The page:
Climate & Social Justice

Attorney General Intervenes in Proposed Fossil Fuel Plan That Concerns Port of Providence Neighbors


David Veliz, director of the Rhode Island Interfaith Coalition to Reduce Poverty, spoke at a recent rally in opposition to the expansion of a liquified propane gas facility. (Caitlin Faulds/ecoRI News)

PROVIDENCE — Attorney General Peter Neronha has filed a motion to intervene in the Sea 3 Providence LLC project before the Energy Facility Siting Board. His office is concerned the project, which involves a proposed expansion of the liquefied propane gas (LPG) facility, could impact nearby neighborhoods already burdened by industrial operations and the associated air pollution.

The project — proposed by a subsidiary of New England propane provider Blackline Midstream LLC — would add six 90,000-gallon propane storage tanks to a vacant lot next to Sea 3 Providence’s existing 25 Fields Point Drive facility. The facility currently hosts a 19-million-gallon cold-storage tank. The proposed expansion would also connect the facility to a rail line allowing daily train deliveries to supplement regular marine shipments of LPG.

Sea 3 Providence has petitioned for a declaratory order from the Energy Facilities Siting Board (EFSB) that its proposed expansion to allow for the import of LPG by rail and increased storage capacity doesn’t require a full application or review by the three-person board because it is not an “alteration to a major energy facility.”

This project is an “ancillary modification to the existing operation of the terminal and will not have a significant impact on the environment or the public’s health, safety or welfare,” according to the company’s 16-page petition.

The attorney general’s office disagrees. In the motion to intervene, the attorney general opposes approval of the proposed expansion without a full review by the EFSB.

State law requires a full application and approval from the EFSB if the expansion is an “alteration” to the existing facility. An alteration is “a significant modification to a major energy facility, which, as determined by the board, will result in a significant impact on the environment, or the public health, safety, and welfare.”

Neronha said the proposal to expand the facility warrants a full review. He noted such a review would ensure an adequate evaluation regarding the impact on air quality, public safety and the welfare of the community and would provide affected residents an opportunity to be heard.

He also noted the proposed expansion is inconsistent with Rhode Island’s long-term climate-change goals.

“The regulatory oversight of energy facilities in our state, including their growth and activities, is necessary because of the direct impacts that those facilities have on our environment, health and public safety,” Neronha said. “That oversight is especially critical in communities that have historically borne an unfair share of Rhode Island’s pollution, like the communities surrounding the Port of Providence.”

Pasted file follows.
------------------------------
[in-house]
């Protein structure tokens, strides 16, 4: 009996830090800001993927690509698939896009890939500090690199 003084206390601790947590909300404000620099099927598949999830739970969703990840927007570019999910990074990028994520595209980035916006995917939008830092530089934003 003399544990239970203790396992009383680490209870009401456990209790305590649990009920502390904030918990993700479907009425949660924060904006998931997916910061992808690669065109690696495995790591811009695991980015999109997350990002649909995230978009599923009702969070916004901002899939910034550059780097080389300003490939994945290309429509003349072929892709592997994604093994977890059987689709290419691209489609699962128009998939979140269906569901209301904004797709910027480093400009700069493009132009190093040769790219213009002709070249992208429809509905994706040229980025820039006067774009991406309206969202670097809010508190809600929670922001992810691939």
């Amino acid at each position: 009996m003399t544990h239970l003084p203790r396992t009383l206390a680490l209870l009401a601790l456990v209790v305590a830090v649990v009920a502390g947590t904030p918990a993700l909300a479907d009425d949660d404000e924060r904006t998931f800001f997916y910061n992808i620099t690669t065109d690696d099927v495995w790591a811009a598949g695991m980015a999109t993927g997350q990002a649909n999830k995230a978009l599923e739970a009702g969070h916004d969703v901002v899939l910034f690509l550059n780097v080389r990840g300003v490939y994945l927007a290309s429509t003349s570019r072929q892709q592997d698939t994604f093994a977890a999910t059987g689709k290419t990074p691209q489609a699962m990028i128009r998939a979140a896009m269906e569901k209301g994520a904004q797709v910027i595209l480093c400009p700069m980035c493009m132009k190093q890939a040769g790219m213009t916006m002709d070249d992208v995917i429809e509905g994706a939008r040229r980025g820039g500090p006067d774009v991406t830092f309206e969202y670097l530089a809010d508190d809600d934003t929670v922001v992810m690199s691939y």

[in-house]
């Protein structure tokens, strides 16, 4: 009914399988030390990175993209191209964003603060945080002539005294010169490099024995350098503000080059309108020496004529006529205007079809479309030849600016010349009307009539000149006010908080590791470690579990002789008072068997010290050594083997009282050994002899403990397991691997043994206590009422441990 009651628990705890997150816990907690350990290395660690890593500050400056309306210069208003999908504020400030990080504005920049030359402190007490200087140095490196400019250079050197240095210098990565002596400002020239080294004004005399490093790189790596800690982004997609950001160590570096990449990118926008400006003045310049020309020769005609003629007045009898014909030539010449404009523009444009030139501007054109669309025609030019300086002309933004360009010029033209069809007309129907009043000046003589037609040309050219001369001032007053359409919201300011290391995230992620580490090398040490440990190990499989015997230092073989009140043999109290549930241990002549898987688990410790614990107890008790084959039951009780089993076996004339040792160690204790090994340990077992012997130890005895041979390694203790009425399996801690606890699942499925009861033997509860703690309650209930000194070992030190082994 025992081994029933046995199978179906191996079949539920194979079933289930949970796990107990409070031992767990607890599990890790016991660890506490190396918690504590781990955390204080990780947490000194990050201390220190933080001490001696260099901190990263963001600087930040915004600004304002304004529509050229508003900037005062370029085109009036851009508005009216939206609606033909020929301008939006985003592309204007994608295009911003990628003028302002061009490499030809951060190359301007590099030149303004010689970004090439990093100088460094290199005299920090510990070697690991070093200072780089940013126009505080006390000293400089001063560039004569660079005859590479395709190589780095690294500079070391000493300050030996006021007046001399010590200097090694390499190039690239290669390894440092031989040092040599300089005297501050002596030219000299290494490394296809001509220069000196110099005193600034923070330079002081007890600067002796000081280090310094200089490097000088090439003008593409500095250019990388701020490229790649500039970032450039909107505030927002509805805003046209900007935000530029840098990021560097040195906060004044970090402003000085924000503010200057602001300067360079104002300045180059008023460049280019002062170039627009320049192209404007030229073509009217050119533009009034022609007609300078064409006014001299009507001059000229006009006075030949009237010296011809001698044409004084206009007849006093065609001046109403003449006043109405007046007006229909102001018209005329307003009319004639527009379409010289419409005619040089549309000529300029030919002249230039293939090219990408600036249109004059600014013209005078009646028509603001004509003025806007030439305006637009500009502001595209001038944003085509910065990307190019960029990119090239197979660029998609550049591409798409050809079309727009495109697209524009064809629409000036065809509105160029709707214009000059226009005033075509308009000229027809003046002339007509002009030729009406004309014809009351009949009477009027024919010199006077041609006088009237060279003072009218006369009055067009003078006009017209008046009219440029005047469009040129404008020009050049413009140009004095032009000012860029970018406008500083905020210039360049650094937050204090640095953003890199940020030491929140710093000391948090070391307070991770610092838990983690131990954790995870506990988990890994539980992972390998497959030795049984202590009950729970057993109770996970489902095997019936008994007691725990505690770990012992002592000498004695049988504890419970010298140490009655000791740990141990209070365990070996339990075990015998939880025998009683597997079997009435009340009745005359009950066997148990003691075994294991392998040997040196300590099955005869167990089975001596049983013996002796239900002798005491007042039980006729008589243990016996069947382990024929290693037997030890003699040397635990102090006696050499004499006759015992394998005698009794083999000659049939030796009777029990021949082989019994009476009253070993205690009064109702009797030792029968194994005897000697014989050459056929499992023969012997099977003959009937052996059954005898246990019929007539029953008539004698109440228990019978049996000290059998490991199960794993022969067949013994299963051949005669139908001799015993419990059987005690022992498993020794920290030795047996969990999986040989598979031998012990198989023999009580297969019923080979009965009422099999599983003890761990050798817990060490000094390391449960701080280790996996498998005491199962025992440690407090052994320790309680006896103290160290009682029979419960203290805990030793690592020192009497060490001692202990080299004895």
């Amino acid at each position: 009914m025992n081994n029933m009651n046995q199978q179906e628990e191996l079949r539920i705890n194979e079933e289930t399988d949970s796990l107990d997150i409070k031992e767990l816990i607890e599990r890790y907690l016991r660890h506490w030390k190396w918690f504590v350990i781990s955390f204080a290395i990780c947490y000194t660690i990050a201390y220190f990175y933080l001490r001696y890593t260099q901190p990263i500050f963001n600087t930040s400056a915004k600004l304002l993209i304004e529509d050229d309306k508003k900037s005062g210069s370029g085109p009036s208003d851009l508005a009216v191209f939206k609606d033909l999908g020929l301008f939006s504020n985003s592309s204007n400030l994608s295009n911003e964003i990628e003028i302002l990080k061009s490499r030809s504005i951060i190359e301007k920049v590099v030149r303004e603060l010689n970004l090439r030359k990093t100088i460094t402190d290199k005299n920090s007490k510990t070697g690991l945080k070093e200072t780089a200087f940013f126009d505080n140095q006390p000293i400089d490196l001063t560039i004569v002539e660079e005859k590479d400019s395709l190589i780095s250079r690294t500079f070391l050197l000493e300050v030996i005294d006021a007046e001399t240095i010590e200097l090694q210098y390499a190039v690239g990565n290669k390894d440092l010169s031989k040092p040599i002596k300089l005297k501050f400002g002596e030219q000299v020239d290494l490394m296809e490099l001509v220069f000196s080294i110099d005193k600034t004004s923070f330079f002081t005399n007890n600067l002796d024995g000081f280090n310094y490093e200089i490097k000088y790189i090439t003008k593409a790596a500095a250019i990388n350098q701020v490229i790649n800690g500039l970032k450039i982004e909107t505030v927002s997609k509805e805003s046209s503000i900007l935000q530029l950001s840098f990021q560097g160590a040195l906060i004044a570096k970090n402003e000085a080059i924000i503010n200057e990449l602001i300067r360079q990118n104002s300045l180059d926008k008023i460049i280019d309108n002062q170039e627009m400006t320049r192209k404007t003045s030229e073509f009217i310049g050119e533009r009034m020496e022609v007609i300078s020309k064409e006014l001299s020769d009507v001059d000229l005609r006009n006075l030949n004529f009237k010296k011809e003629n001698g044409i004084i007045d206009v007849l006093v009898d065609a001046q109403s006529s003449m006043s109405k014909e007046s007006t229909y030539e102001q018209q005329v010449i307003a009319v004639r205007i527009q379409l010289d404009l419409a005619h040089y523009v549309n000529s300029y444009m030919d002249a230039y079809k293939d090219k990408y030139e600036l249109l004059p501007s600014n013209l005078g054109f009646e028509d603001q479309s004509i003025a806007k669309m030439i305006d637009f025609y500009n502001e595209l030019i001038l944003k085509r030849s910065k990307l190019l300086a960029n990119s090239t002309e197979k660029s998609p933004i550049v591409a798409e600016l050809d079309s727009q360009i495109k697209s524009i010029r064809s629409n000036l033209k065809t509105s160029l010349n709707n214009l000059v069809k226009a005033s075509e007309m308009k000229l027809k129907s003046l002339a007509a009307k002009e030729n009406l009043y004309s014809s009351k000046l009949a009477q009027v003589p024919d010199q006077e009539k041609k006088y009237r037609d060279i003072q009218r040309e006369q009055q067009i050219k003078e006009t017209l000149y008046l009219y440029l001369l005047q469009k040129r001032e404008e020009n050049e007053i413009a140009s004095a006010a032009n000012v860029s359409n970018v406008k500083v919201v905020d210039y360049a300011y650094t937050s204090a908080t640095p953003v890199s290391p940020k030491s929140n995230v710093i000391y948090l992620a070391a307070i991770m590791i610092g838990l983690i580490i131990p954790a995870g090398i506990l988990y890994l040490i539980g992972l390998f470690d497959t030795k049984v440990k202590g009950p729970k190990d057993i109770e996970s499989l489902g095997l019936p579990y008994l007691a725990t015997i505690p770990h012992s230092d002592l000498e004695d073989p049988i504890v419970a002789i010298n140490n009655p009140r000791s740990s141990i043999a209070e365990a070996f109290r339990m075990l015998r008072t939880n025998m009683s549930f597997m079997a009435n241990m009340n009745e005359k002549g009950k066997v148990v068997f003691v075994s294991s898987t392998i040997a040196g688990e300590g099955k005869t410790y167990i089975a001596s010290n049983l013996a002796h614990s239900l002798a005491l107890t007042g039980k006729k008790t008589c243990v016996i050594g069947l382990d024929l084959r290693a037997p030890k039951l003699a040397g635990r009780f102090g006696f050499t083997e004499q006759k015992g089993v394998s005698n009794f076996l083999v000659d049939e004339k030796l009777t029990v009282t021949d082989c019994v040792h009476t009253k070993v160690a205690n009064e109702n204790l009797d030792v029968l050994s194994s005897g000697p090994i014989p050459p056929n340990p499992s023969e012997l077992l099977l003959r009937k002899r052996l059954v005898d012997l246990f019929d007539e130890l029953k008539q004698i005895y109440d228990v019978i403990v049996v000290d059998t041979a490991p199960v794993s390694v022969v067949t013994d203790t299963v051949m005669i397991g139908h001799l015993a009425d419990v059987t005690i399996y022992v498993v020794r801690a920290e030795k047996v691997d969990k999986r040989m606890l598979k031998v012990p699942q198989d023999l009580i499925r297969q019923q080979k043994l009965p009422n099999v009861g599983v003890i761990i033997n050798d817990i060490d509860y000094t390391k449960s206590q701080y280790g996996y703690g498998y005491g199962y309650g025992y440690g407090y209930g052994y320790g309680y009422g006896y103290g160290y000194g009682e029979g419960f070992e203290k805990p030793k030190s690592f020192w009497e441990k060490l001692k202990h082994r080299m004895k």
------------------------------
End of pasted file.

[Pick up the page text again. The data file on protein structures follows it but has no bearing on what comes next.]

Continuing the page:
In a recent letter to the EFSB, Mayor Jorge Elorza urged the board “to determine that the proposed Sea 3 expansion is an ‘alteration to a major energy facility’ and therefore require a full application and review by the EFSB.”

“The neighboring communities of South Providence and Washington Park have some of the highest asthma rates in the state,” he wrote. “They are also predominately low-income communities of color. Protecting these communities from the expansion of potentially harmful facilities is not only a matter of environmental protection, but also a matter of civil rights.”

He also noted the expansion of this facility would contribute to climate pollution, “which contradicts local and state climate targets that have been codified into law.”

In a press release issued by the People’s Port Authority in support of the attorney general’s intentions to intervene, its director, Monica Huertas, noted Sea 3 Providence’s expansion would ship and store an additional 540,000 gallons of LPG — an explosive and hazardous material.

This expansion, she wrote, would increase the “health and safety risks to the densely populated communities of South Providence and Washington Park. These neighborhoods are home to predominantly low-income and Black and Latinx families and are already overburdened by industrial operations and air pollution.”

In “demanding a full review by the EFSB,” Huertas said, “South Providence and Washington Park residents have a right to know the threats this project poses to their health and safety.”

The People’s Port Authority and the Rhode Island Interfaith Coalition To Reduce Poverty recently held a rally to oppose Sea 3 Providence’s expansion.

David Veliz, director of the Rhode Island Interfaith Coalition To Reduce Poverty, called the pollution generated by the city’s industrial waterfront a clear example of environmental racism that has gone unchecked by people in power.

“You can’t get more inequality than the environmental racism we’re seeing in this community,” he said.

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